bodies after a fire . One area resident recalls that John Aas was         In 1921, his name was at the top of the list petitioning to split Dis­
large and impressive, effective in breaking up bar fights,        he      trict 26, with the north school (Svegdahl) becoming a separate school
seemed a gentle man."                                                     district. It became District 33 and was one ofthe later rural schools
  John also drove people to the Bratrud Clinic at Warren in his 1909      to continue operation. A. K. was also active with the shipping as­
Buick.                                                                    sociation. Amelia was very active in church and Sunday School
   The Aas family were active members of the Bethel Lutheran              and directed the Bethlehem girls' choir.
Church, where John was custodian for many years. Though this                They had three children: Mildred born in 1910, Ivan born in 1913,
took more of his time than such positions do now, John attended to        and Luella who was born in 1922. According to the records, Luella
his job faithfully and was patient with the children. Grandchildren       was the only one baptized in Bethlehem. The Andersons were re­
especially liked to help him ring the bell because they were allowed      membered long after they left the area and returned to Paynesville
to ride on the rope.                                                      in 1934 or 35.
   On his 95th birthday, people streamed to the celebration at the           Edwin and Adelia Anderson were the last to live in the house A.
William Paulson home to express their affection and appreciation          K. built. The house was moved to Springsteel near Warroad, Min­
for what he had done for the town.                                        nesota. Edsel Anderson, grandson ofAlbert O. owns the land now.
  John and Bertha had six children: Clara Paulson, Richard (Hank)         Submitted by Myrna Sovde. Sources: school and church records,
Aas, Kenneth Aas, Gilman Aas, Joseph Aas, and Alice Errigo.               Carol and Harold Johnson, Palma Stenberg, Edsel Anderson.


                  Albert Q. and Annie Anderson                                Henrick Bjorkel in 1933, and had two children, Olafand Jon. Judith,
                                                                              1907-1994, married Otto Mathiasen in 1953. Orville, 1910-1974,
  Annie Bagstad (1877-1969) came to Badger from Adams, Min­                   married Rose Johnson; their children are Allen and Avis. Arnold,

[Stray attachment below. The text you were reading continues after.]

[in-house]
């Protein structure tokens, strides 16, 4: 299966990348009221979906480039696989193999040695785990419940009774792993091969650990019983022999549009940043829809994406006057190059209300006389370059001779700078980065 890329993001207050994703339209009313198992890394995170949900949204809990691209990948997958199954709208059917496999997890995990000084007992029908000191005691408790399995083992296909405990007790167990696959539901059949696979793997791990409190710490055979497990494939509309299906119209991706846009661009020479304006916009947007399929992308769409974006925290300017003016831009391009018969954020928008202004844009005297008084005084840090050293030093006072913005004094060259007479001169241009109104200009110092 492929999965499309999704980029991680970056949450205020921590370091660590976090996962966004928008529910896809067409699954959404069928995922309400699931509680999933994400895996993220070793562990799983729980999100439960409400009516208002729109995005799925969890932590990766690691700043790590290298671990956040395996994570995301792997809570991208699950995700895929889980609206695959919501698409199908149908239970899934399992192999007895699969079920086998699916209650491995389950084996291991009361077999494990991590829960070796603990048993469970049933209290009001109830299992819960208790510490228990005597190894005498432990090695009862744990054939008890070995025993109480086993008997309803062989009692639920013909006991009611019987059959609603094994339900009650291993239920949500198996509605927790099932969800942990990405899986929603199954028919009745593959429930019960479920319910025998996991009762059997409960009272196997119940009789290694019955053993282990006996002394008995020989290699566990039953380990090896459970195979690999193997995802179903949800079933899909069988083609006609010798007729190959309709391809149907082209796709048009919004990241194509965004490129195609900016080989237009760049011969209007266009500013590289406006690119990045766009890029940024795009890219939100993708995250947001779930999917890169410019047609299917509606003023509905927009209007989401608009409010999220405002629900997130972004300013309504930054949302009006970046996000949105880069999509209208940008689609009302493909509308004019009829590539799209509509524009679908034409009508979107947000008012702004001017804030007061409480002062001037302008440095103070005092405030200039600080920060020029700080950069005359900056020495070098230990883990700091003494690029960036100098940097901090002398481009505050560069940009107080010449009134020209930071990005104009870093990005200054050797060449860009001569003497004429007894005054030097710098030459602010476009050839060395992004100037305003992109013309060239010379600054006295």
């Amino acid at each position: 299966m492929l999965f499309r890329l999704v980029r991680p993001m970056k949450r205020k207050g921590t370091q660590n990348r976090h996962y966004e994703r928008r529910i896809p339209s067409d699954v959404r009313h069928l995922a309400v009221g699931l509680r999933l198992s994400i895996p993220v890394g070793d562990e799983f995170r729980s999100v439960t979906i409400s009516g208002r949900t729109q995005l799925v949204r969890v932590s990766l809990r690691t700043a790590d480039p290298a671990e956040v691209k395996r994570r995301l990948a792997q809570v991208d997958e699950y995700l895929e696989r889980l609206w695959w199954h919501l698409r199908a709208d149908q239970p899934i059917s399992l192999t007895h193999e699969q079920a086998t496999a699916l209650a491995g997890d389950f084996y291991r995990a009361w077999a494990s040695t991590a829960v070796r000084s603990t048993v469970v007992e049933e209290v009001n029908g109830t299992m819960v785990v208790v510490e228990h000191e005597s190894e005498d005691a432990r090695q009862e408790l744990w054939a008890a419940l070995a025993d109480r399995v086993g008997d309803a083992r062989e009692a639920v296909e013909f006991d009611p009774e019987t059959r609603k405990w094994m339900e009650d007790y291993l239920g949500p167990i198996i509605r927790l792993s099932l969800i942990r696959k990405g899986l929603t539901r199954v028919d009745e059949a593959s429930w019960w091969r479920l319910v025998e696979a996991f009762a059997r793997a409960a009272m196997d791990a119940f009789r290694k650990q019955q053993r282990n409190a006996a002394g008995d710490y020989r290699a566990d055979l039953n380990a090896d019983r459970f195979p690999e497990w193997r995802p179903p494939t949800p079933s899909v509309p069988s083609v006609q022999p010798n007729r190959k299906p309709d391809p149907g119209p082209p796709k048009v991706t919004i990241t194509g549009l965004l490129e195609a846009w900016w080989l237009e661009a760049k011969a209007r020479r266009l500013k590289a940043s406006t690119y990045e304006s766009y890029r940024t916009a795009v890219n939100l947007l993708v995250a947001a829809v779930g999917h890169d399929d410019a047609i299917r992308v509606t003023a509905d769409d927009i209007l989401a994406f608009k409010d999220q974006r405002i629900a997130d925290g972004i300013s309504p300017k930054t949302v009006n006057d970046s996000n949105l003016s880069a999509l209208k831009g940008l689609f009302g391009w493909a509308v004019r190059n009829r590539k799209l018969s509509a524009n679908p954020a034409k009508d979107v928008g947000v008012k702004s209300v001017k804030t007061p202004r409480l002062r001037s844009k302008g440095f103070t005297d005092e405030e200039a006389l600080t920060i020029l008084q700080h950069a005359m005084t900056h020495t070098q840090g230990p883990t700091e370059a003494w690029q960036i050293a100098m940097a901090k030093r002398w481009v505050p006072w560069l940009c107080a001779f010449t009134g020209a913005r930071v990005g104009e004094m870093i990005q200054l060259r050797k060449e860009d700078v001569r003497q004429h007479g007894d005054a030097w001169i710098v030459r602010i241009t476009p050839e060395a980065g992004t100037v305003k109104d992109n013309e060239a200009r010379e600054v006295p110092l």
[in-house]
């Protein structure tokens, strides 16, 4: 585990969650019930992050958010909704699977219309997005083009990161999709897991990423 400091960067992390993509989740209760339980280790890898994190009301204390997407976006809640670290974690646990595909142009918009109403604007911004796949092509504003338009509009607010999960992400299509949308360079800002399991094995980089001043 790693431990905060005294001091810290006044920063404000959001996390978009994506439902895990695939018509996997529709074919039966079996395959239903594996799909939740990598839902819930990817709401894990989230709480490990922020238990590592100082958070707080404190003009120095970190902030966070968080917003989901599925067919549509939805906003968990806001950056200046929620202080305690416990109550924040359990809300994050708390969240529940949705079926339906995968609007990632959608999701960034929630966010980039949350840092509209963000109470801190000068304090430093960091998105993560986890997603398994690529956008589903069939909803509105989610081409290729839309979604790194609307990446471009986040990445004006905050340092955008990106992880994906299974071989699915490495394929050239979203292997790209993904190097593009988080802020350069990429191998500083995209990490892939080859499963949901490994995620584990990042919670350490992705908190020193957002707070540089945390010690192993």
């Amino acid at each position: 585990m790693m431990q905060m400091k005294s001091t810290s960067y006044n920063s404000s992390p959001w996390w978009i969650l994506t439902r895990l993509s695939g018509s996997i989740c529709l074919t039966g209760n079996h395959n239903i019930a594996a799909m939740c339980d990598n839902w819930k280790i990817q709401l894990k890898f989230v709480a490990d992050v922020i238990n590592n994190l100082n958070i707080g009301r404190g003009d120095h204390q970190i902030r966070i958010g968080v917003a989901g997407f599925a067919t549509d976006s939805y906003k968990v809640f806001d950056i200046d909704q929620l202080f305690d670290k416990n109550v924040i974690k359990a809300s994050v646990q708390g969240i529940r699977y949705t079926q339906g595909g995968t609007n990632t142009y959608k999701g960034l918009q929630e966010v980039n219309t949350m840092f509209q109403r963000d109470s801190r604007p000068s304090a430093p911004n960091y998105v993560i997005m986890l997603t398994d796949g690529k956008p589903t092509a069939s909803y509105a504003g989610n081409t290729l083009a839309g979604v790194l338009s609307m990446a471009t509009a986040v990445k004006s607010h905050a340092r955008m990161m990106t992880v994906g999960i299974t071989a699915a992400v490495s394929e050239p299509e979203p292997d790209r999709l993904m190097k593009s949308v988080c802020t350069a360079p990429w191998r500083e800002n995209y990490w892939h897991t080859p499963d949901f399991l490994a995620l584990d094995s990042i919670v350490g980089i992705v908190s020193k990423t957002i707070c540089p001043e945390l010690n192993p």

nesota, with her Aunt Johanna. When she was of legal age she                  1913-2000, married Pearl Anderson and had two children, Arlyn
homesteaded in Moose Township. During this time she operated a                and Paula. Palma, 1915, is the sole survivor in 2004. She married
millinery shop in Badger.                                                     Norman Stenberg and their children are Lucille, Sharon, Stuart,
  Albert O. Anderson (1876-1967) came from Manvel, North Da­                  Marcia, and Arlene.
kota. When his party came to the Red River (no bridges) they                   The Andersons farmed small grains, raised Shropshire sheep, grey­
weren't too sure they could make it across so they sent an old horse          hounds, and purebred hogs . They also raised registered Red Poll
that wouldn't be much of a loss, across the river. The old horse              cattle, which they showed at the Roseau County Fair.
crossed the river without mishap. To prepare for crossing, they tied                                                           After Albert and
the wagon box down to prevent it from floating off the wheels.                                                             Annie's deaths, their
When they came to an old shack at Stephen, they found part of a                                                            son Benard took over
sack of wheat in the comer. They cleaned a little of it and cooked                                                         the farm. Benard later
mush.                                                                                                                      sold the farm to his
   Annie and Albert were married July 7, 1901. A year later they                                                           nephew, Edsel Ander­
moved to the homestead in the NW 1/4 Section 7            Township.                                                        son, so the farm is eli­
In April, their first child, Edwin was born in Badger. At some point                                                       gible to be a Century
Annie's parents moved north of Badger. Two of Albert's brothers,                                                           Farm. In 1982, Edsel
Andrew and Iver, homesteaded in the same section as Albert did,                                                            and his wife, Donna, re­
while a third brother. Martin, later lived on the next section.                                                            modeled the stately two
                                                                                                                           story house into one
                                                                                                                           story and added on.
                                                                                                                           They continue to live
                                                                              Back: Arnold, Palma, Judith, Orville, Alice, there at the present

                                                                              Benard, and Edwin. Front: Albert and Annie time.